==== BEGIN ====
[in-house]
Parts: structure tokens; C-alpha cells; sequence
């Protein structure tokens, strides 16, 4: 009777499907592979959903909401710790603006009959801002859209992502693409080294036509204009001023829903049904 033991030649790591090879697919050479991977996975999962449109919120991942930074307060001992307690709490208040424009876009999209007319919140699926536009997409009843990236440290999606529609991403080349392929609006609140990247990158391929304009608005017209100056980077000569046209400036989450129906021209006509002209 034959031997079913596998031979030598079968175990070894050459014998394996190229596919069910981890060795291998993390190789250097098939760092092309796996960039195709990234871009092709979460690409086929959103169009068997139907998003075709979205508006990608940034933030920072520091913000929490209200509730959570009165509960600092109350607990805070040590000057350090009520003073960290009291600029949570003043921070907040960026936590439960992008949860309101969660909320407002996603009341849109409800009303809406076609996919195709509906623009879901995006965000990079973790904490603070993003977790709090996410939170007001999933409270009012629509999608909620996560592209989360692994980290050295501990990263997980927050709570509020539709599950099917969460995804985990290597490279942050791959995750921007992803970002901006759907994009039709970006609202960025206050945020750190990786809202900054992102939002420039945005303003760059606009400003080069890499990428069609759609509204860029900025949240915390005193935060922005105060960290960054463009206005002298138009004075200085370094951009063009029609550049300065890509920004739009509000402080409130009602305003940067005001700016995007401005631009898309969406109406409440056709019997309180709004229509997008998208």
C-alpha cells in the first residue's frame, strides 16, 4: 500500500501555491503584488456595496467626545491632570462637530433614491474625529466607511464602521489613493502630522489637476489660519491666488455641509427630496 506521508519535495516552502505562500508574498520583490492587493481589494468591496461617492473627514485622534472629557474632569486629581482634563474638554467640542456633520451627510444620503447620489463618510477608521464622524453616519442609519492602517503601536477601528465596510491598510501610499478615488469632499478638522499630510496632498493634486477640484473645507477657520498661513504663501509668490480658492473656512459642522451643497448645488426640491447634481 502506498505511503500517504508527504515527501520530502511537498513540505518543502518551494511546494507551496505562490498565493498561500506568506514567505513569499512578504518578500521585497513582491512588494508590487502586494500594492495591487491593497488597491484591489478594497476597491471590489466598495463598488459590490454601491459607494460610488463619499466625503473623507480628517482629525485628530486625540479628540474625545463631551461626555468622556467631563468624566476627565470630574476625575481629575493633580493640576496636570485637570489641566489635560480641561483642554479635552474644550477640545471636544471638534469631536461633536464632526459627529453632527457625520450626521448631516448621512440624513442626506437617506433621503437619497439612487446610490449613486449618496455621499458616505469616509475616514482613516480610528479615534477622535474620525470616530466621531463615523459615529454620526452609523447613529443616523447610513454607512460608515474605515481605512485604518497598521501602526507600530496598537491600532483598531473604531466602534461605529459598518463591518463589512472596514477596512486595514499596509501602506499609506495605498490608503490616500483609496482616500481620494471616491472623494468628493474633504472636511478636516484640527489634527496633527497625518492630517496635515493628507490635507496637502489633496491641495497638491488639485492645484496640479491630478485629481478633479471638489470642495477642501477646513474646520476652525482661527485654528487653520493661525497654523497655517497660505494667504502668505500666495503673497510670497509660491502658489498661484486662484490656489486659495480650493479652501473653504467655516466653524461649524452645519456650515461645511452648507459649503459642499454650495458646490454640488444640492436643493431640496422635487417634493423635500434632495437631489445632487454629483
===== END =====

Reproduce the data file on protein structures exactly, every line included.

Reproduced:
[in-house]
Parts: structure tokens; C-alpha cells; sequence
């Protein structure tokens, strides 16, 4: 009777499907592979959903909401710790603006009959801002859209992502693409080294036509204009001023829903049904 033991030649790591090879697919050479991977996975999962449109919120991942930074307060001992307690709490208040424009876009999209007319919140699926536009997409009843990236440290999606529609991403080349392929609006609140990247990158391929304009608005017209100056980077000569046209400036989450129906021209006509002209 034959031997079913596998031979030598079968175990070894050459014998394996190229596919069910981890060795291998993390190789250097098939760092092309796996960039195709990234871009092709979460690409086929959103169009068997139907998003075709979205508006990608940034933030920072520091913000929490209200509730959570009165509960600092109350607990805070040590000057350090009520003073960290009291600029949570003043921070907040960026936590439960992008949860309101969660909320407002996603009341849109409800009303809406076609996919195709509906623009879901995006965000990079973790904490603070993003977790709090996410939170007001999933409270009012629509999608909620996560592209989360692994980290050295501990990263997980927050709570509020539709599950099917969460995804985990290597490279942050791959995750921007992803970002901006759907994009039709970006609202960025206050945020750190990786809202900054992102939002420039945005303003760059606009400003080069890499990428069609759609509204860029900025949240915390005193935060922005105060960290960054463009206005002298138009004075200085370094951009063009029609550049300065890509920004739009509000402080409130009602305003940067005001700016995007401005631009898309969406109406409440056709019997309180709004229509997008998208």
C-alpha cells in the first residue's frame, strides 16, 4: 500500500501555491503584488456595496467626545491632570462637530433614491474625529466607511464602521489613493502630522489637476489660519491666488455641509427630496 506521508519535495516552502505562500508574498520583490492587493481589494468591496461617492473627514485622534472629557474632569486629581482634563474638554467640542456633520451627510444620503447620489463618510477608521464622524453616519442609519492602517503601536477601528465596510491598510501610499478615488469632499478638522499630510496632498493634486477640484473645507477657520498661513504663501509668490480658492473656512459642522451643497448645488426640491447634481 502506498505511503500517504508527504515527501520530502511537498513540505518543502518551494511546494507551496505562490498565493498561500506568506514567505513569499512578504518578500521585497513582491512588494508590487502586494500594492495591487491593497488597491484591489478594497476597491471590489466598495463598488459590490454601491459607494460610488463619499466625503473623507480628517482629525485628530486625540479628540474625545463631551461626555468622556467631563468624566476627565470630574476625575481629575493633580493640576496636570485637570489641566489635560480641561483642554479635552474644550477640545471636544471638534469631536461633536464632526459627529453632527457625520450626521448631516448621512440624513442626506437617506433621503437619497439612487446610490449613486449618496455621499458616505469616509475616514482613516480610528479615534477622535474620525470616530466621531463615523459615529454620526452609523447613529443616523447610513454607512460608515474605515481605512485604518497598521501602526507600530496598537491600532483598531473604531466602534461605529459598518463591518463589512472596514477596512486595514499596509501602506499609506495605498490608503490616500483609496482616500481620494471616491472623494468628493474633504472636511478636516484640527489634527496633527497625518492630517496635515493628507490635507496637502489633496491641495497638491488639485492645484496640479491630478485629481478633479471638489470642495477642501477646513474646520476652525482661527485654528487653520493661525497654523497655517497660505494667504502668505500666495503673497510670497509660491502658489498661484486662484490656489486659495480650493479652501473653504467655516466653524461649524452645519456650515461645511452648507459649503459642499454650495458646490454640488444640492436643493431640496422635487417634493423635500434632495437631489445632487454629483